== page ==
Entertainers perform a variety of acts, such as dance, drama or acrobatics, to entertain an audience.
Pay for entertainers varies depending on your ability, how often you work and what type of work you do.
Source: Colossal and Van Helden, 2018.
Pay for entertainers varies depending on your ability, how often you work, the size of the production you are working on, and what type of work you do.
Work may be irregular, and many entertainers rely on supplementary jobs to make a living.
Source: Colossal, 2018; and Van Helden, 2018.
(This information is a guide only. Find out more about the sources of our pay information)
What you will do
Entertainers may do some or all of the following:
- write and research performance routines
- rehearse their acts
- design and dress in costumes to suit their performances
- perform their acts in front of an audience
- record and edit their videos and photos for social media
- promote and publicise their acts.
Skills and knowledge
Entertainers need to have:
- excellent performance skills
- creative ability and skill in their speciality area
- knowledge of different performance and acting techniques
- knowledge of body posture and movement
- knowledge of human behaviour and character development
- strong business, marketing and planning skills, as most entertainers are self-employed.
- work irregular hours, including weekends and evenings
- work at a range of places including theatres, conferences, festivals and corporate functions, weddings and children's birthday parties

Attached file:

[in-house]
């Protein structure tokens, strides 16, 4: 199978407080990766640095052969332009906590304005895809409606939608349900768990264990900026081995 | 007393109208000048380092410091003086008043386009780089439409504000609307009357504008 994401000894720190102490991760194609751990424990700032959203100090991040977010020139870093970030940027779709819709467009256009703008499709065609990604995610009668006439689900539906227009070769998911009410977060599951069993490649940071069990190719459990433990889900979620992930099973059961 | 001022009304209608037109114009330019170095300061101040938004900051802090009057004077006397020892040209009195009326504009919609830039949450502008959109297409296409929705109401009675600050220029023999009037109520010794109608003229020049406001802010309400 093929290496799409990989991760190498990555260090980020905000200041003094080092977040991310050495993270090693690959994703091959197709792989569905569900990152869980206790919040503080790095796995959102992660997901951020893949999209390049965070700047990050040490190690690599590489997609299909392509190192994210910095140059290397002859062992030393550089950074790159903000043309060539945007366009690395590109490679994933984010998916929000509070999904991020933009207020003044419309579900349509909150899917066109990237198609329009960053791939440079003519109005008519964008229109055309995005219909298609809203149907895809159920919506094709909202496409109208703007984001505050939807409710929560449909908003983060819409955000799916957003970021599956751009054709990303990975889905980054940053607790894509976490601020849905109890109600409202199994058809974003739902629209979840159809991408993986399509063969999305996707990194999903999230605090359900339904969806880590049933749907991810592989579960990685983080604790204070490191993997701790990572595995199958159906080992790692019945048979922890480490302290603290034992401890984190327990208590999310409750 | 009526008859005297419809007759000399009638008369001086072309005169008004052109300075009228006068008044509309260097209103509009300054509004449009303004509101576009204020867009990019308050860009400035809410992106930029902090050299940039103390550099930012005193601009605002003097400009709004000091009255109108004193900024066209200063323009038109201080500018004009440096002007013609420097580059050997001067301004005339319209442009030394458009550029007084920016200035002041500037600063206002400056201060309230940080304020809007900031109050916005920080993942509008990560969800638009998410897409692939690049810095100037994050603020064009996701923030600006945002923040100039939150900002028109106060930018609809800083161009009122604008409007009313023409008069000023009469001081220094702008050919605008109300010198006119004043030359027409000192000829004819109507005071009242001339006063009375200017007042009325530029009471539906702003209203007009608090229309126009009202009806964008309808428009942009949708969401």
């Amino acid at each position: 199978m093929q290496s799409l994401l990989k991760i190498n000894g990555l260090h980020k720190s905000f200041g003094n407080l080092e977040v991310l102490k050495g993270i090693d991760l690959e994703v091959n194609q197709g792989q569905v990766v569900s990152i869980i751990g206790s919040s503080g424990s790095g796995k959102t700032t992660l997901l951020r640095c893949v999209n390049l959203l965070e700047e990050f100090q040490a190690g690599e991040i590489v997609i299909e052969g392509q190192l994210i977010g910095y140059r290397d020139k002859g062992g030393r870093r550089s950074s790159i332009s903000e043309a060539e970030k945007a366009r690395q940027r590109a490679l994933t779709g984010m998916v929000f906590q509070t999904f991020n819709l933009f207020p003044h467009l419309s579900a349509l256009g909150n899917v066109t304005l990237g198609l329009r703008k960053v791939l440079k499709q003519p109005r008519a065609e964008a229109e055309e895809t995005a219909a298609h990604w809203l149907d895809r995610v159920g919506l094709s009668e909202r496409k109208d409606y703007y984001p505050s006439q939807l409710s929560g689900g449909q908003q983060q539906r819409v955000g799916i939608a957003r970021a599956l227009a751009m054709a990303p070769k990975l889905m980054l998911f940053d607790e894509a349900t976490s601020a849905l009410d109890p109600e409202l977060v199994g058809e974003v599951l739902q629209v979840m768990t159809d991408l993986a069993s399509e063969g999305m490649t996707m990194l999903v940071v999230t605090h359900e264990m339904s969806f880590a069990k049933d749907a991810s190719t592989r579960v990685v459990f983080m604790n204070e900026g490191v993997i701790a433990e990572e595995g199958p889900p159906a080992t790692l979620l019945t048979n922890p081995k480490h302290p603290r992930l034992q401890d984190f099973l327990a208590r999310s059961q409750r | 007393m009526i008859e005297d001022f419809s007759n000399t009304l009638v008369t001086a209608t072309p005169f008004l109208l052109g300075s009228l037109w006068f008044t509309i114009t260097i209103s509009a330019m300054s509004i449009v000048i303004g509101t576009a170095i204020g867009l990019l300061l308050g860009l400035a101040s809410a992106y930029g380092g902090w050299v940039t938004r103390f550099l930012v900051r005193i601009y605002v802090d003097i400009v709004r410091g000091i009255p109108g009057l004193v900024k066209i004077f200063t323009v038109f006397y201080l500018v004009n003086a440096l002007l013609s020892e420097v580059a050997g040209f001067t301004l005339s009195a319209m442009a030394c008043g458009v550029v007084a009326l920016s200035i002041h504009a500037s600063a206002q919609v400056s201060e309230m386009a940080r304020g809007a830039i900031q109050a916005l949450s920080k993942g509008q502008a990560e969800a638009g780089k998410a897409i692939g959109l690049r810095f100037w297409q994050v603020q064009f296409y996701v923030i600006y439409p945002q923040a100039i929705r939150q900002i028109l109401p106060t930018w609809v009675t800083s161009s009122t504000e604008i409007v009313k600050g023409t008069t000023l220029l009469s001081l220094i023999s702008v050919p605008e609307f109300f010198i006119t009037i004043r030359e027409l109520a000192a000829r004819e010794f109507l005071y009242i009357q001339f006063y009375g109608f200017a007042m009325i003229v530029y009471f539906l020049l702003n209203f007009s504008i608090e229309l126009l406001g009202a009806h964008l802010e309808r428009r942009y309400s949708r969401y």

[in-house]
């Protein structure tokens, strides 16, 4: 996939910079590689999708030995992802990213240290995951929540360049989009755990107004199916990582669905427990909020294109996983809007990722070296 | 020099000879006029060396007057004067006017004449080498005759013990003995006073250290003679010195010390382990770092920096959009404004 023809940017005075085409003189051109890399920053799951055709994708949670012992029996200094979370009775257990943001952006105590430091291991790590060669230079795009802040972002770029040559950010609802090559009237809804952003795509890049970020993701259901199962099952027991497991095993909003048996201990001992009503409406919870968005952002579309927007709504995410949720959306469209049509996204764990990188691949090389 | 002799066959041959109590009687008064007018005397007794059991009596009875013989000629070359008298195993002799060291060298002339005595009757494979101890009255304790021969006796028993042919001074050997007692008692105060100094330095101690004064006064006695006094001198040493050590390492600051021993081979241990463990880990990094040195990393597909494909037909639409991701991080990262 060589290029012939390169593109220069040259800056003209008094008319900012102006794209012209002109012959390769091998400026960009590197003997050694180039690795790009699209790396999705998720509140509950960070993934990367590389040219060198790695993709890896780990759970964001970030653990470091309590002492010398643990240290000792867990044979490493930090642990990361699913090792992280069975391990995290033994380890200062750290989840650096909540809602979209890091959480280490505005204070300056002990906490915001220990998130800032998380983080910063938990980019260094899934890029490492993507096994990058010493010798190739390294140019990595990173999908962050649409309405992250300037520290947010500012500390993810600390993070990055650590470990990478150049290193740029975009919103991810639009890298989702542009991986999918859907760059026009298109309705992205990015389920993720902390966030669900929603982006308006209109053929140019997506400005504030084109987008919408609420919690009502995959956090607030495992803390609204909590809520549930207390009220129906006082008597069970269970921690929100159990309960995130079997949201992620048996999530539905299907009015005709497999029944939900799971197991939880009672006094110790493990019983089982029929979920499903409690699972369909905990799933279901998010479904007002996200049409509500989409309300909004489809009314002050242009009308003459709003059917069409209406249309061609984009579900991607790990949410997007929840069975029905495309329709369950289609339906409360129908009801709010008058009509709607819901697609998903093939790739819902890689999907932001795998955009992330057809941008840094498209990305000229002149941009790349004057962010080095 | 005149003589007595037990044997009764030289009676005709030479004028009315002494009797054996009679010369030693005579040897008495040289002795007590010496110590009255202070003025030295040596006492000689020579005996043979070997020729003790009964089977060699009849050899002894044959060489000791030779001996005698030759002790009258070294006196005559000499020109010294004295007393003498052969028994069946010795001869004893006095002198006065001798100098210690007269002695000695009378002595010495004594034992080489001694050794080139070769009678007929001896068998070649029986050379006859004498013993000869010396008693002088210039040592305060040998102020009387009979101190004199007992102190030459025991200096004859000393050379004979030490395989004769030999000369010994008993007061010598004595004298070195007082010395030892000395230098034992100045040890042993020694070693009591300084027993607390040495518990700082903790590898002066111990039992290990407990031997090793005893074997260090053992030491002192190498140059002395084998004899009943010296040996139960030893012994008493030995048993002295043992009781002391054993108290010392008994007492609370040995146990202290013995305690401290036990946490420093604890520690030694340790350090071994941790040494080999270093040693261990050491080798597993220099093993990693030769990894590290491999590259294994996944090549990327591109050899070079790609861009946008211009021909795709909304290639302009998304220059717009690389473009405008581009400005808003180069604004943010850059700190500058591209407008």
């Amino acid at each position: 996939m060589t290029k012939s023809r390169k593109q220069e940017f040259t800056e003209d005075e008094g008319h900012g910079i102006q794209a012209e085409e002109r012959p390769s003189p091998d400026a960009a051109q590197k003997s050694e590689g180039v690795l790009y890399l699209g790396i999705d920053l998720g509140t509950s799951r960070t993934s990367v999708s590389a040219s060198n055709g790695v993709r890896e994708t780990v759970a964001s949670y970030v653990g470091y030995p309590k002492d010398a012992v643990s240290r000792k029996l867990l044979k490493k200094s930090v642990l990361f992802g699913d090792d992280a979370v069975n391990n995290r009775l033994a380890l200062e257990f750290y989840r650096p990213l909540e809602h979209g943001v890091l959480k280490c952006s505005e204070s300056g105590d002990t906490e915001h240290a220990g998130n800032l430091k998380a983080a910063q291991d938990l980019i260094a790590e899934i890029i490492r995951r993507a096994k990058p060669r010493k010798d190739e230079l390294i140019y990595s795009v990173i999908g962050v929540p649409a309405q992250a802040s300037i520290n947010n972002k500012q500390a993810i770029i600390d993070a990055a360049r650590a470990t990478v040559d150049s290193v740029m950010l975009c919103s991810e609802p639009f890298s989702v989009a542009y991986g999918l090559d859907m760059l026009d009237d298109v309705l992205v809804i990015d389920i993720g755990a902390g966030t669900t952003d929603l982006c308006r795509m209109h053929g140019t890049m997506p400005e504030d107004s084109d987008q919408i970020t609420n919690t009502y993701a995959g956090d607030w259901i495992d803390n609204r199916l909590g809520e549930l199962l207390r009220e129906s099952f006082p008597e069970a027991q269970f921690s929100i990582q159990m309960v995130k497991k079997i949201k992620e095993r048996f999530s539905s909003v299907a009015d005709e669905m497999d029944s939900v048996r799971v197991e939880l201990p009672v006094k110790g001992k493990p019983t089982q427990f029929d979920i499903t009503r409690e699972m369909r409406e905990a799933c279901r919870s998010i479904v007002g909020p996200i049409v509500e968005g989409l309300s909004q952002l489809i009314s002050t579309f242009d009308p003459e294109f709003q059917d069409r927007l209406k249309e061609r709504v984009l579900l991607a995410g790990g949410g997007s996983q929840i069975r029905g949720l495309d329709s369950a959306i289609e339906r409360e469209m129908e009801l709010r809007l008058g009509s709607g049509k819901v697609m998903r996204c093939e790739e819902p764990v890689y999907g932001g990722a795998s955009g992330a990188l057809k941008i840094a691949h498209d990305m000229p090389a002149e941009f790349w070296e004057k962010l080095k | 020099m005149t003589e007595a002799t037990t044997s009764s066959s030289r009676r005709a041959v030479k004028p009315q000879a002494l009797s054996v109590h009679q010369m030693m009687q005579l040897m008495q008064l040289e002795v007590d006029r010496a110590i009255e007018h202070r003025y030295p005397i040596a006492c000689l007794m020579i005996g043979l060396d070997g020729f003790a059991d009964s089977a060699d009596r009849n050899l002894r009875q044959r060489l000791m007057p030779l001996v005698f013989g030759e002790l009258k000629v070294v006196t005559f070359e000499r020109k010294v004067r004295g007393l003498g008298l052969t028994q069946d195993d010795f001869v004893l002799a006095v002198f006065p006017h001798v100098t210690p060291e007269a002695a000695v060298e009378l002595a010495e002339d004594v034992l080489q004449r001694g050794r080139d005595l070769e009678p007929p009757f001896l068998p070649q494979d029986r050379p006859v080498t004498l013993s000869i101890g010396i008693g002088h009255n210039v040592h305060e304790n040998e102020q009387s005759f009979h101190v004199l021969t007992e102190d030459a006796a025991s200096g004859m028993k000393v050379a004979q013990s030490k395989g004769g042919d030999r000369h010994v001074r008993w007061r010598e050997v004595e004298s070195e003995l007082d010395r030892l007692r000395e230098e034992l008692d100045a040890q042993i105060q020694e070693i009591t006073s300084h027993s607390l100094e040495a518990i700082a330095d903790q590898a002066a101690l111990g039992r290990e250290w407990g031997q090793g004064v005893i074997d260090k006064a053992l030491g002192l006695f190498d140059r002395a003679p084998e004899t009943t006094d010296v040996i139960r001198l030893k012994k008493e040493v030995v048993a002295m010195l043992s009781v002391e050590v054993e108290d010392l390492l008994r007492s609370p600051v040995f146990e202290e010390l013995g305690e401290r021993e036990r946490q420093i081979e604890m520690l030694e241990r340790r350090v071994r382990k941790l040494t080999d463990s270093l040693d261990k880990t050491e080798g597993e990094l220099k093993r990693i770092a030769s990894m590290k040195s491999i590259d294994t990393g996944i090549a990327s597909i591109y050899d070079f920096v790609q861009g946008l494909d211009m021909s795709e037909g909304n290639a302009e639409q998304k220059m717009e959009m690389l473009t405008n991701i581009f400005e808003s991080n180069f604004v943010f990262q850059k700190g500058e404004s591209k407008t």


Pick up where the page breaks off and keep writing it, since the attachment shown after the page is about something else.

- may travel nationally and internationally to perform.
What's the job really like?
How did you become a circus artist?
"My background is in dance and gymnastics so I took very naturally to circus skills. After training for six or so years I began working as a freelance circus performer for events and with touring companies.
"There were very few performance opportunities in Wellington so I created Colossal with two other passionate directors."
What do you love, and what do you find challenging about your work with Colossal?
"I love working with all the talented and hard-working artists, and seeing what everyone in the industry is creating. I love how audiences respond to circus – it's such a versatile and exciting art form, which can resonate with everyone. I love working alongside the two other directors of Colossal, Zane and Degge Jarvie – they're always inspiring!
"I love that my job is different every day, but this is also the most challenging part. Every event, client relationship and performance environment is different so we need to be flexible and prepared for the unexpected."
What's your advice to budding entertainers?
"Never stop learning and improving your craft, and always respect your audiences."
There are no specific requirements to become an entertainer. However, a tertiary qualification, such as a Bachelor of Performing Arts, may be useful.
There are no specific secondary education requirements to become an entertainer. However, media studies and music, dance and drama are useful.